The Florida Department of Health in Sarasota County (DOH-Sarasota) has reported elevated levels of red tide at area beaches in south Sarasota County. DOH-Sarasota will be posting signage at several beaches to advise the public that red tide is present.
The beaches with elevated levels of red tide include Turtle Beach, Nokomis Beach, North Jetty, Venice Beach, Service Club Park, Venice Fishing Pier, Brohard Beach, and Caspersen Beach.
Since Hurricane Ian made landfall three weeks ago, scientists have been concerned that the massive amount of water the hurricane dumped onto the state makes its way out toward the coast is carrying the ingredients for a severe harmful algal bloom, like red tide.
In 2018, less than a year after Hurricane Irma made landfall, Sarasota experienced one of its worst red tide blooms in history. Suncoast Waterkeeper founder Justin Bloom told us last week that he sees "a lot of evidence pointing toward a significant role played by extreme weather events in creating conditions in which harmful algal blooms thrive.”
DOH-Sarasota did not comment on a cause for the elevated levels.
In some people, red tide can cause mild and generally short-lived respiratory symptoms such as eye, nose, and throat irritation, similar to the common cold or seasonal sinus allergies. Some people with existing breathing problems, such as asthma, might experience more severe effects.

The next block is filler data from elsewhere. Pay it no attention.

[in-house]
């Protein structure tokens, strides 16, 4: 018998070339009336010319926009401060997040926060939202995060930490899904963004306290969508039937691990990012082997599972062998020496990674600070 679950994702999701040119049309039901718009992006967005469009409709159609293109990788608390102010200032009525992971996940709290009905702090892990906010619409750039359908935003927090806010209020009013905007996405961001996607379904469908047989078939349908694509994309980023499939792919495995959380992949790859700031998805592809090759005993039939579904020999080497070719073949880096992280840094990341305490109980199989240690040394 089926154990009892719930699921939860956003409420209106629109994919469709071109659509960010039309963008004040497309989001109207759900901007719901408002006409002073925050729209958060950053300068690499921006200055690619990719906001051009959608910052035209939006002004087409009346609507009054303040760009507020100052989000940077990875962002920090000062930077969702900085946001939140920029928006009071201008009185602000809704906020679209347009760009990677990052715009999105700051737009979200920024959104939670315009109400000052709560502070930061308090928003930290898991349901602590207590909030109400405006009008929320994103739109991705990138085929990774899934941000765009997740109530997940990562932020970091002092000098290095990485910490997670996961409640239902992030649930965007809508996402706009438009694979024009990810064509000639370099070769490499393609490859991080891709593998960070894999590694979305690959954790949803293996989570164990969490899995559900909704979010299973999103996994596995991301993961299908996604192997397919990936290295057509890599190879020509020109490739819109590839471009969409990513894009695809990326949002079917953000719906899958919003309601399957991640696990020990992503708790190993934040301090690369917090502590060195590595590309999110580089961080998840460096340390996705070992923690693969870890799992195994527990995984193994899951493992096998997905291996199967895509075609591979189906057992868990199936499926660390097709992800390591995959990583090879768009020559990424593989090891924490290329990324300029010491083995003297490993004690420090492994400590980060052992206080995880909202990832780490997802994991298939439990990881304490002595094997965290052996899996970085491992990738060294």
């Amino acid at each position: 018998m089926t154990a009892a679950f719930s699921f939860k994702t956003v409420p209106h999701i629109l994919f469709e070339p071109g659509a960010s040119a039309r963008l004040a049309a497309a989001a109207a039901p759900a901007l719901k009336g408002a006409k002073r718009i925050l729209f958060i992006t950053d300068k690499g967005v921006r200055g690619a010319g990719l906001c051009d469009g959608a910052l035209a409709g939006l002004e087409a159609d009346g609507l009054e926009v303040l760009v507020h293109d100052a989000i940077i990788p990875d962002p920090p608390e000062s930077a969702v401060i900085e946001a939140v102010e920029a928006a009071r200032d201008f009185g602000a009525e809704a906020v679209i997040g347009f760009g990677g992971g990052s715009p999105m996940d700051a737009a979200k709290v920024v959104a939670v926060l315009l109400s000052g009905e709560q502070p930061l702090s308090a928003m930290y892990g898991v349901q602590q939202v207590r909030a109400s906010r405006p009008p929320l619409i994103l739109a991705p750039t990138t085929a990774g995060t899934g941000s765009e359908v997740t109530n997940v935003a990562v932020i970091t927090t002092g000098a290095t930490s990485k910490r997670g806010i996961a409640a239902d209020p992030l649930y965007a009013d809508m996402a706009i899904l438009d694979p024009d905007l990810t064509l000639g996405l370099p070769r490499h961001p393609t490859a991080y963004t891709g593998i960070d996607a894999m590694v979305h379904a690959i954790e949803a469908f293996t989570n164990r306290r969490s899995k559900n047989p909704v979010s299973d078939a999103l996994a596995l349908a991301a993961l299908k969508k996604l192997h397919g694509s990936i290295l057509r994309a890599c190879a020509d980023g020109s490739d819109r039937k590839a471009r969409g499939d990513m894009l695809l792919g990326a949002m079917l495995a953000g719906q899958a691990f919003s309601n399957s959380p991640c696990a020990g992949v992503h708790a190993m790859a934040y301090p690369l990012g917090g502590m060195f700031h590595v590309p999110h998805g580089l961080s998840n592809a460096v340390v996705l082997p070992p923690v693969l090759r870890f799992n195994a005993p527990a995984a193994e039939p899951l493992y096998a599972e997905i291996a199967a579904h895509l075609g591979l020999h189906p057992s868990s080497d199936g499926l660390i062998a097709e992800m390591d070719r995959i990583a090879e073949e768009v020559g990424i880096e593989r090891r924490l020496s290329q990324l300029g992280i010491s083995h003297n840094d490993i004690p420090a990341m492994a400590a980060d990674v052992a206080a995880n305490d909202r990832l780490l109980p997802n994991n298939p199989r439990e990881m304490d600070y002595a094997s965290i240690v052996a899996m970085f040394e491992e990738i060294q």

Usually, symptoms stop when a person leaves the beach or goes indoors. Health officials recommend that people who are sensitive to red tide or experiencing symptoms avoid the beach or go into an air-conditioned space.
Take the following precautions when dealing with red tide:
- Do not swim around dead fish.
- If you have chronic respiratory problems, consider staying away from the beach as red tide can affect your breathing.
- Do not harvest or eat molluscan shellfish and distressed or dead fish. If fish are healthy, rinse fillets with tap or bottled water and throw out the guts.
- Keep pets and livestock away from water, sea foam, and dead sea life.
- Residents living in beach areas who experience respiratory symptoms are advised to close windows and run the air conditioner (ensuring that the A/C filter is maintained according to the manufacturer's specifications).
- If outdoors, residents may choose to wear paper filter masks, especially if onshore winds are blowing.
For more information about red tide, visit the following websites:
- DOH Sarasota weekly sample results are posted here
- FWC is doing twice weekly updates on red tide for the state here, including a sampling map that is updated daily.
- Current beach conditions can be checked at Mote Marine's website,
- NOAA provides a Gulf of Mexico HAB forecast (updated twice weekly while a bloom persists) that can be found here
- Florida Poison Control Centers have a toll-free 24/7 Hotline for reporting illnesses, including health effects from exposure to red tide, available at (888) 232-8635.